“We are committed to continuing to serve as a vital community hospital,” McKay said. “To do so requires us to be nimble as the entire health care landscape shifts. The impetus for these closures was in response to the changing ways people are accessing care, regulatory shifts on the part of federal entities and a shifting financial reality which no longer provides any cushion for subsidizing services that are no longer sustainable.”

McKay pointed to a recent report by the American Hospital Association showing hospital expenses nationwide increased by 17.5 percent between 2019 and 2022.

“After three years of unprecedented challenges and caring for millions of patients, including over 6 million COVID-19 patients, America’s hospitals and health systems are facing a new existential challenge — sustained and significant increases in the costs required to care for patients and communities, putting their financial stability at risk,” reads the AHA’s April report. “A confluence of several factors from historic inflation driving up the cost of medical supplies and equipment, to critical workforce shortages forcing hospitals to rely heavily on more expensive contract labor, led to 2022 being the most financially challenging year for hospitals since the pandemic began.”

In a press release, CTH President and CEO Michelle Joy reflected on the balance between successfully serving the community and “navigating the changing landscape of health care in this post-pandemic world.”

“Our ‘new normal’ requires that we continuously watch, listen and respond to the changing needs of the people we serve,” Joy said of the CTH closures. “Over the last several years, we’ve seen the utilization of these locations and services decrease significantly, while other focus areas have grown. We are committed to being where our community needs us most, in the way that best supports their health and wellbeing.”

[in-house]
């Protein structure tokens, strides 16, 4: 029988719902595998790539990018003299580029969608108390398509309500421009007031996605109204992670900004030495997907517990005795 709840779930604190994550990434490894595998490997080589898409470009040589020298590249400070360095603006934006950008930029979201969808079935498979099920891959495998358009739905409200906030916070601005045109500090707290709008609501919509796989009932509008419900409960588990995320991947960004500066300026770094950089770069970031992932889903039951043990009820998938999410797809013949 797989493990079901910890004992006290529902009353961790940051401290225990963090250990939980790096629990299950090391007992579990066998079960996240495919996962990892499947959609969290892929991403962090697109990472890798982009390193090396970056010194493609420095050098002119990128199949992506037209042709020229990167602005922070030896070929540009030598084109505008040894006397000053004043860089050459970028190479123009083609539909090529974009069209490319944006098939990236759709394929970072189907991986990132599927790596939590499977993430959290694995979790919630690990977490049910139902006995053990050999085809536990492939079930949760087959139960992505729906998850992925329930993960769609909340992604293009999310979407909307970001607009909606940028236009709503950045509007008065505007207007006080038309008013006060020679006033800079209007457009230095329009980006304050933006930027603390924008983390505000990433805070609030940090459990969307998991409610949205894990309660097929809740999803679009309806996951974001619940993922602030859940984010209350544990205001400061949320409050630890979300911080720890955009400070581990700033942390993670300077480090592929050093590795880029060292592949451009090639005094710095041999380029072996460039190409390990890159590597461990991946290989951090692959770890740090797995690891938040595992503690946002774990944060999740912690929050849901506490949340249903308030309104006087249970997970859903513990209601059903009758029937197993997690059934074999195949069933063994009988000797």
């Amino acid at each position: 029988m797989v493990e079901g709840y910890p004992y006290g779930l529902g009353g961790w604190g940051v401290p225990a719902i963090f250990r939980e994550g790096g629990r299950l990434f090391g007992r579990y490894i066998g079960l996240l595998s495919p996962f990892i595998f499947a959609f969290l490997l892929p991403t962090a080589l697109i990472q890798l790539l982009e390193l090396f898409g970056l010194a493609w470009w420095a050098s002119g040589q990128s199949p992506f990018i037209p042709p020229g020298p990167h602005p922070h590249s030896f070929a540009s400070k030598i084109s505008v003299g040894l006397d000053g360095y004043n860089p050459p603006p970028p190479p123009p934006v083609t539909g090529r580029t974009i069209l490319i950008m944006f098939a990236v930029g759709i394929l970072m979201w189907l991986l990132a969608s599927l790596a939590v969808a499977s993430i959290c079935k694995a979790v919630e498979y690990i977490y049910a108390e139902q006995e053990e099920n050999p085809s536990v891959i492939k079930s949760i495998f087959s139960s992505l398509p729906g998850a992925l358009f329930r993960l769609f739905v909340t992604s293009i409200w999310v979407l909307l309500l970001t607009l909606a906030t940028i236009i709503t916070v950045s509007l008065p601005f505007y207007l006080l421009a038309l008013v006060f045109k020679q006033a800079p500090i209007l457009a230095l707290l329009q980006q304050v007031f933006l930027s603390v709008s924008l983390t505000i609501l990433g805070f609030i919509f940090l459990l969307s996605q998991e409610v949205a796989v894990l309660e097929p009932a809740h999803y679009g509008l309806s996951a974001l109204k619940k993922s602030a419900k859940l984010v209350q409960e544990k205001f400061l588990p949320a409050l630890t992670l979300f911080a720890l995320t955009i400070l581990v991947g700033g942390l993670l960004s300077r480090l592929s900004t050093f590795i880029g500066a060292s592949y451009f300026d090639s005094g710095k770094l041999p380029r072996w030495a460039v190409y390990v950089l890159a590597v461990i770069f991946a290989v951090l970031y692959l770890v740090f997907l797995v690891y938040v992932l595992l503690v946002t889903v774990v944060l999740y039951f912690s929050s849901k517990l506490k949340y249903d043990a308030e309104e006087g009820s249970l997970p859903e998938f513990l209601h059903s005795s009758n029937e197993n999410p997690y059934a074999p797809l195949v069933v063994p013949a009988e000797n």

One location affected by the changing landscape is the Carson Tahoe Continuing Care Hospital at the old hospital site.

“Carson Tahoe Continuing Care Hospital opened in 2008, in response to community need and based on criteria regulated by the federal entity, Centers for Medicare and Medicaid Services (CMS),” said McKay. “The care model of these hospitals is termed ‘long term acute care,’ providing continuing treatment to patients with clinically complex medical conditions who need hospital-level care for an extended period of time (usually 20 to 30 days), at a higher level of care than skilled nursing facilities can offer.”

McKay said five years ago, CMS “dramatically altered” the criteria for patient admission, resulting in the average of more than 25 patients daily dropping to 8.

“Over this same period, the (CTH) system has subsidized over $20 million to maintain these services,” she said. “Given today’s financial climate, however, such subsidies are unsustainable, and this closure is achievable without any risk of diminished care to patients.”

McKay said patients from the facility will remain with CTH or be placed in another appropriate facility.

Carson Tahoe Health is a not-for-profit healthcare system and an affiliate of University of Utah Health. For information, visit